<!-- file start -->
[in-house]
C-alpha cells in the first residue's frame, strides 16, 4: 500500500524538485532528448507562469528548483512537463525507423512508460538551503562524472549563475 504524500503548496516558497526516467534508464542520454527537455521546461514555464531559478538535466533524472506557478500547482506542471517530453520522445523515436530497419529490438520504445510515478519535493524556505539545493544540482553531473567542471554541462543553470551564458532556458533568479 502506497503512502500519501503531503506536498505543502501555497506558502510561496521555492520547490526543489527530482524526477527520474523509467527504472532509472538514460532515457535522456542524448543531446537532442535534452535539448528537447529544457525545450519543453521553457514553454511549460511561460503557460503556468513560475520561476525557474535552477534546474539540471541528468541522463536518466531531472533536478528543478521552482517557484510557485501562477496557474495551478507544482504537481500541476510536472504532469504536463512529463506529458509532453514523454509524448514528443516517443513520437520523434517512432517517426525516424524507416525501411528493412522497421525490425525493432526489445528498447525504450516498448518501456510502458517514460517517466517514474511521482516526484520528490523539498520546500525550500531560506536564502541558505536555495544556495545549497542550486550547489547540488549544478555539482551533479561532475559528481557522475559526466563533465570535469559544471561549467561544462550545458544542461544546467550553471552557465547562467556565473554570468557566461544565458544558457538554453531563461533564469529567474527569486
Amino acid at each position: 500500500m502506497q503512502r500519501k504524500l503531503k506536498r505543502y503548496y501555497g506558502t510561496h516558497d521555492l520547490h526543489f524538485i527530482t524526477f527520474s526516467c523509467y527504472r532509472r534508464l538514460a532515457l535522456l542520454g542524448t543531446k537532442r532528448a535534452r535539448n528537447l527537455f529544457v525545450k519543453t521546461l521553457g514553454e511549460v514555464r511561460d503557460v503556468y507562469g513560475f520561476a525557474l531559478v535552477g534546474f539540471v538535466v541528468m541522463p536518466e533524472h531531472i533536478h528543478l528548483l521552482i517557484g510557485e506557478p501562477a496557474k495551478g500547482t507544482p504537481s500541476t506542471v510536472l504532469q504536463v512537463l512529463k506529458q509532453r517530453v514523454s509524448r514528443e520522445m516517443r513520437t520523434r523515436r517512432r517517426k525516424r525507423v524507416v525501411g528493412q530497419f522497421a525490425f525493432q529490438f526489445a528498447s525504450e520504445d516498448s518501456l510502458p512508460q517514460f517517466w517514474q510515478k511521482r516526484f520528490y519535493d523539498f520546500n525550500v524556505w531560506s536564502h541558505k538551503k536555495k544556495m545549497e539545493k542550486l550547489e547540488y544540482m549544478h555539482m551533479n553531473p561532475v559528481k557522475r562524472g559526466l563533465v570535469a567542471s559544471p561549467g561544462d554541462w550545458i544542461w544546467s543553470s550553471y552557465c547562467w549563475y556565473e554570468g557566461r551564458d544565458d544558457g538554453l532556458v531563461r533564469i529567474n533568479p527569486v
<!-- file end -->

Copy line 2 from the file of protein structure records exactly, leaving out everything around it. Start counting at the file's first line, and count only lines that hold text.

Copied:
C-alpha cells in the first residue's frame, strides 16, 4: 500500500524538485532528448507562469528548483512537463525507423512508460538551503562524472549563475 504524500503548496516558497526516467534508464542520454527537455521546461514555464531559478538535466533524472506557478500547482506542471517530453520522445523515436530497419529490438520504445510515478519535493524556505539545493544540482553531473567542471554541462543553470551564458532556458533568479 502506497503512502500519501503531503506536498505543502501555497506558502510561496521555492520547490526543489527530482524526477527520474523509467527504472532509472538514460532515457535522456542524448543531446537532442535534452535539448528537447529544457525545450519543453521553457514553454511549460511561460503557460503556468513560475520561476525557474535552477534546474539540471541528468541522463536518466531531472533536478528543478521552482517557484510557485501562477496557474495551478507544482504537481500541476510536472504532469504536463512529463506529458509532453514523454509524448514528443516517443513520437520523434517512432517517426525516424524507416525501411528493412522497421525490425525493432526489445528498447525504450516498448518501456510502458517514460517517466517514474511521482516526484520528490523539498520546500525550500531560506536564502541558505536555495544556495545549497542550486550547489547540488549544478555539482551533479561532475559528481557522475559526466563533465570535469559544471561549467561544462550545458544542461544546467550553471552557465547562467556565473554570468557566461544565458544558457538554453531563461533564469529567474527569486